I love the show Game of Thrones on HBO. The show is fantastic. It’s one of the best shows to come along in a while. It’s exciting, sexy, complicated, and it has just a touch of fantasy thrown in, mainly to keep you guessing about the possibilities of what’s to come. In the first episodes of the first season, did you really expect to see dragons? But then that platinum blond Khaleesi woman steps out of the fire completely naked with a dragon on her shoulder and it was the probably the coolest thing I have ever seen on television. Wait, have you seen Game of Thrones? If you haven’t, you should subscribe to HBO right now so you can start watching.
That’s right, I said it. Subscribe to HBO. Buy a TV to go with your fancy MacBook (disclosure: by day I work for Samsung, but I’m typing this on a fancy MacBook Pro). Subscribe to a preposterously expensive cable service. Add HBO for an extra $15 per month. Then, start watching. See? That was easy.
Whenever people get all huffy about the problems with content distribution, Game of Thrones is usually the prime culprit. This was made famous in a Web comic by The Oatmeal. The dude tries to watch the show on Netflix. Then he tries to buy it on iTunes. Then Amazon. And so on, until he ends up pirating the show.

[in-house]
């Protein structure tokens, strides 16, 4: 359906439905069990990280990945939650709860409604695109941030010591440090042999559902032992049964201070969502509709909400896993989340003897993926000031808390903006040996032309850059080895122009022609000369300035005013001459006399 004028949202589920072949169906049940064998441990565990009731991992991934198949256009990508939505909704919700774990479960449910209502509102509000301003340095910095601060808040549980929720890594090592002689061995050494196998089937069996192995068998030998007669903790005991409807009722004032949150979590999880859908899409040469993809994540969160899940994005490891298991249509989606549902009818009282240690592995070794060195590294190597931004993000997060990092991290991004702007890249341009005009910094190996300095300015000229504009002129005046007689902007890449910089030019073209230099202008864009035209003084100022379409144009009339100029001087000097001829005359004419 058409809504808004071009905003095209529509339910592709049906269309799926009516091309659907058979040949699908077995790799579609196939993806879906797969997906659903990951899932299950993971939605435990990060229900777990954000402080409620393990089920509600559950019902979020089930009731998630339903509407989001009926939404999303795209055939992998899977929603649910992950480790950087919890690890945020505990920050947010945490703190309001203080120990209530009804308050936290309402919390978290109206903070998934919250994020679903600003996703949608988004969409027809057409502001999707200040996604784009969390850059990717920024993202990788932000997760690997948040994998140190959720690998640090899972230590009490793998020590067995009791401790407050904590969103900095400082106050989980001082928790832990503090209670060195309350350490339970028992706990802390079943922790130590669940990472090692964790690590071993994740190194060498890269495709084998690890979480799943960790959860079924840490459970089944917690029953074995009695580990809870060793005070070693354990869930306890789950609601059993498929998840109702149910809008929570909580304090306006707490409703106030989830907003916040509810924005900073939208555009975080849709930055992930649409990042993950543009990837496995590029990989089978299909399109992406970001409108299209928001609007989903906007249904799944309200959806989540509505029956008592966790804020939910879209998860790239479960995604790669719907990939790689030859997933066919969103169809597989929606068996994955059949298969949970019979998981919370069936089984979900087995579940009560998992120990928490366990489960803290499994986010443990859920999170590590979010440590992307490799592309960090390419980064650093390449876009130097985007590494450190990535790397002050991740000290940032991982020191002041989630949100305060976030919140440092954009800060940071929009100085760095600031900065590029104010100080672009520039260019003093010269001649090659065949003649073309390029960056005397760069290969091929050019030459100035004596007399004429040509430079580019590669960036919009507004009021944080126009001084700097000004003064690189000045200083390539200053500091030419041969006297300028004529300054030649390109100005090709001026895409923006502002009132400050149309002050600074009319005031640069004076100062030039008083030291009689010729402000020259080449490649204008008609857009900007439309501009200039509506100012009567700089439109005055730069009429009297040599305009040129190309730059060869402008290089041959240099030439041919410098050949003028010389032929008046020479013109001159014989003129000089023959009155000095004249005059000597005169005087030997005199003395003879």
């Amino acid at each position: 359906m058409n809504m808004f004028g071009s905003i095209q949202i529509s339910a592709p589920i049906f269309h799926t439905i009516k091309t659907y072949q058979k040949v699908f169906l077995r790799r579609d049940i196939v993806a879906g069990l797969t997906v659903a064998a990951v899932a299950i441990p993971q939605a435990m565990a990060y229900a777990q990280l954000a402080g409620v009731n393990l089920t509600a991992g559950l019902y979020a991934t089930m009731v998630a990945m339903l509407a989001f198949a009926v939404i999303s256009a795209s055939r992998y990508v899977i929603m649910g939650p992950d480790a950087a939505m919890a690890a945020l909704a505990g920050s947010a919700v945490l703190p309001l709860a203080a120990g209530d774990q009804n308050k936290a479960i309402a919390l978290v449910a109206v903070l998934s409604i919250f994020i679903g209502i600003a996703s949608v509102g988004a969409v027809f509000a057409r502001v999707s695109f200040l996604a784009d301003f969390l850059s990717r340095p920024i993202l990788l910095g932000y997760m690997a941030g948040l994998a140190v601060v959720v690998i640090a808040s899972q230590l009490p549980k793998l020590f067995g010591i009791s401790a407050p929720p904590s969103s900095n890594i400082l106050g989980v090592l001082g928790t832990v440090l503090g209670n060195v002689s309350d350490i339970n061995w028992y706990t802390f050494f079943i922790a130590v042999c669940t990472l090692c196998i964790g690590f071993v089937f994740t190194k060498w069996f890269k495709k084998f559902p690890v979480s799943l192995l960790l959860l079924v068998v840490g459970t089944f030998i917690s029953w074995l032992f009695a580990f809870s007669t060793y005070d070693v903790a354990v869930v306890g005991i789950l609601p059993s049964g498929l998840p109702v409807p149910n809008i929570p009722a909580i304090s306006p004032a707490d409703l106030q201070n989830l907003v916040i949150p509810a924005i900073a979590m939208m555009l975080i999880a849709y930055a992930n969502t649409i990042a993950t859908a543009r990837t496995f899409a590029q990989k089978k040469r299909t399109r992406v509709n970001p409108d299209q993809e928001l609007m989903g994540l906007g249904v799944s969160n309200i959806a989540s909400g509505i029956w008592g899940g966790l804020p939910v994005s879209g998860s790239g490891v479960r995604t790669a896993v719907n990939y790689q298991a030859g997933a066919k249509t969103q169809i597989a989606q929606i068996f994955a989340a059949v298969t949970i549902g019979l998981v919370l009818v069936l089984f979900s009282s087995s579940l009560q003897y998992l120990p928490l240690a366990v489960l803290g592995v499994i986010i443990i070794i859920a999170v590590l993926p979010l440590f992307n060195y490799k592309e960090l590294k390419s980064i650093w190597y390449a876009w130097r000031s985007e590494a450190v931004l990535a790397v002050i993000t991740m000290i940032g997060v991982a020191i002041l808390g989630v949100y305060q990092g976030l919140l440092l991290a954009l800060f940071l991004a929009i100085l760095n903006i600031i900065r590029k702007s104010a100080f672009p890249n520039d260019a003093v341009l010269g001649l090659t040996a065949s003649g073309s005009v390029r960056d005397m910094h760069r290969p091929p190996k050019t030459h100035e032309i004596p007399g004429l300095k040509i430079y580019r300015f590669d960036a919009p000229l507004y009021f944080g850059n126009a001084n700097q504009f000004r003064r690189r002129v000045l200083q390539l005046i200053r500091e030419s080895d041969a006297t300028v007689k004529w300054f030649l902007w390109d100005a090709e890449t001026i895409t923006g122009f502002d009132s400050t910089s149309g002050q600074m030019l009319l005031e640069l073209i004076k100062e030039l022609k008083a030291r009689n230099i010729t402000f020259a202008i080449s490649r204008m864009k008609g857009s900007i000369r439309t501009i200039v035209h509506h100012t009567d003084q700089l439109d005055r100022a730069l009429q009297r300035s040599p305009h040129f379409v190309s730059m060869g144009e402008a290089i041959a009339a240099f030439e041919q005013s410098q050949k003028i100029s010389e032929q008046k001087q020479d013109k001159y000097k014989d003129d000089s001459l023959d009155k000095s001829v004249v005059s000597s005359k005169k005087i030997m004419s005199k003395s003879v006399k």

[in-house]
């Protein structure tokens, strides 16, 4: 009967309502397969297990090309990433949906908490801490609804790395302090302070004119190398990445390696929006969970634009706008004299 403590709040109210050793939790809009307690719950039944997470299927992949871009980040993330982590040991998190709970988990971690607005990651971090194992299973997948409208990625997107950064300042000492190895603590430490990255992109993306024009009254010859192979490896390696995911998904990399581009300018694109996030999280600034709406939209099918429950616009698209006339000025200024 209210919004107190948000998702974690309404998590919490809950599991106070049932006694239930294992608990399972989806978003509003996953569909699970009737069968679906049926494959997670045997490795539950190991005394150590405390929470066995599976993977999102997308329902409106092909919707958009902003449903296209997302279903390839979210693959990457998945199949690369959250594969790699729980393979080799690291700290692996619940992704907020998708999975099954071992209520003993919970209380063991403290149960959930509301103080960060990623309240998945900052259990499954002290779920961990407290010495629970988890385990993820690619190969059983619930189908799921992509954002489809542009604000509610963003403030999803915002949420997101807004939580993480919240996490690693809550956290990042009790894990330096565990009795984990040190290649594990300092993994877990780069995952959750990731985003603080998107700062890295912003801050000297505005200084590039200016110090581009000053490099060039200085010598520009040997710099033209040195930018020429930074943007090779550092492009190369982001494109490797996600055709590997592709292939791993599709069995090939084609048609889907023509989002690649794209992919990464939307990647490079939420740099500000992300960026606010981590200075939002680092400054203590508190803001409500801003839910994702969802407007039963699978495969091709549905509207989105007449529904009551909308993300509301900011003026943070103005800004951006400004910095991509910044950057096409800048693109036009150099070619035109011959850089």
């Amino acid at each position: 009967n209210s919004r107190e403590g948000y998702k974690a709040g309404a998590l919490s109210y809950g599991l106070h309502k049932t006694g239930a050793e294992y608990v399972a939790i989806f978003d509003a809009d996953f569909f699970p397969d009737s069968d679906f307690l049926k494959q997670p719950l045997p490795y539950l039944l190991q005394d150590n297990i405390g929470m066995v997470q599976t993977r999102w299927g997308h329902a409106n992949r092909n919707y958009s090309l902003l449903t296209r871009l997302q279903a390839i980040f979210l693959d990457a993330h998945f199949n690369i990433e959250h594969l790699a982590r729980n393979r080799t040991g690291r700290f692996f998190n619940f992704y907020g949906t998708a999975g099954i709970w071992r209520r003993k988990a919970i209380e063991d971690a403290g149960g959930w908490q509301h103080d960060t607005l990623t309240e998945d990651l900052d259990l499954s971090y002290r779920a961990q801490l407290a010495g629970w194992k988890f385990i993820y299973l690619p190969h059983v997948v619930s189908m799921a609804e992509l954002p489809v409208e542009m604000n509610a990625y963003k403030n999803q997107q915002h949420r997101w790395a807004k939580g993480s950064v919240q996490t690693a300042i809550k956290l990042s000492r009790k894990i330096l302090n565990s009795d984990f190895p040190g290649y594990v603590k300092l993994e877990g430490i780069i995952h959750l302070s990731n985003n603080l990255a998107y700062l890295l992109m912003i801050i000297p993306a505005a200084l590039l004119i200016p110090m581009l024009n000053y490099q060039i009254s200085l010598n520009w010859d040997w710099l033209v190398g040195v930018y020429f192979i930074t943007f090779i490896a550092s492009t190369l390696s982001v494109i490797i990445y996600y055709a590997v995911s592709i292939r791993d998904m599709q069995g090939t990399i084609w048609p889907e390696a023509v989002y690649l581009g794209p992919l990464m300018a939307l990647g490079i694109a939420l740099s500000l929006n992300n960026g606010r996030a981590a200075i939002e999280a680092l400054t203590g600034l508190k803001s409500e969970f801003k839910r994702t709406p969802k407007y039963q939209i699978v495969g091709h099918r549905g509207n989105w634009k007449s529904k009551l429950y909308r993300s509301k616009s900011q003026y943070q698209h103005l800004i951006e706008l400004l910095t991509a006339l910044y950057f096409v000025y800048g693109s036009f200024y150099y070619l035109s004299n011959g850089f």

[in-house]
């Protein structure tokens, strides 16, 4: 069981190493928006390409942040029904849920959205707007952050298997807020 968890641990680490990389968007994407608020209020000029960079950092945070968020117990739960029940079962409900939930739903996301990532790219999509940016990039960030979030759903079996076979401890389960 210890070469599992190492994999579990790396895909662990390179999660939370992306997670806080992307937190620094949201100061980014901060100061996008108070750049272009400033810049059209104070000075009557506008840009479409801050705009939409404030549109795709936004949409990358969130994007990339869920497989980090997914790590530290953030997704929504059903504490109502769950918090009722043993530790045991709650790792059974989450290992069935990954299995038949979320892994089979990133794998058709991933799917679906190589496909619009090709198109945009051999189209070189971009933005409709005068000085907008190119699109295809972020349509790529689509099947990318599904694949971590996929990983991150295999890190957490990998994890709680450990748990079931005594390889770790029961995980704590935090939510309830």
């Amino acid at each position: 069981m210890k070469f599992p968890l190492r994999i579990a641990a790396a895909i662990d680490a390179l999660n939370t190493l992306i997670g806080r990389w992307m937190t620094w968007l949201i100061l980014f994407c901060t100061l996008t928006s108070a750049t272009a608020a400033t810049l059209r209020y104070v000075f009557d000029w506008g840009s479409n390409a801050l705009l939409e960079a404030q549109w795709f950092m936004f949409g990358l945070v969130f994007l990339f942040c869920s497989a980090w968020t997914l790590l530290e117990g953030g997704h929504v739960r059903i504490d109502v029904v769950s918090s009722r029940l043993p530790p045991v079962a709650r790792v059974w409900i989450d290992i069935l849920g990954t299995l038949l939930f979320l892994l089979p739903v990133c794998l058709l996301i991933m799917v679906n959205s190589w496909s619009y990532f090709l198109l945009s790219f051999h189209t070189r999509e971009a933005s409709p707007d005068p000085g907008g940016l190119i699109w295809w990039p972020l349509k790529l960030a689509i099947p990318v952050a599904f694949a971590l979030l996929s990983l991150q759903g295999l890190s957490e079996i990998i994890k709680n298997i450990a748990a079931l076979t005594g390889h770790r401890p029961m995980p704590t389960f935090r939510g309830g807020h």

First of all, good luck with that. I stopped downloading any pirated content about 5 years ago, when I was caught and sent a nastygram by my cable company. But it wasn’t really the cable company who caught me. It was HBO. I was trying to download The Wire. The warning I received said they were not pressing charges immediately, but they wanted me to stop and destroy my copies. They also reserved the right to sue me at any point in the future. I’m probably in the clear, but hopefully this screed will go some way to convincing HBO that I’m completely on their side. I have seen the error in my ways.
See, when you buy a CD, for instance, you probably thought you were buying the music. But actually, you were buying the plastic, and a license to play the music at certain times, and for certain audiences. Want to play the CD in your car? No problem. Want to play the CD in your bar? Now you have to pay up. There are certain allowances that the courts have approved to bend the rules. You can make one backup copy of your purchased media. You can make mix tapes with songs. You can rip music you purchased to your computer.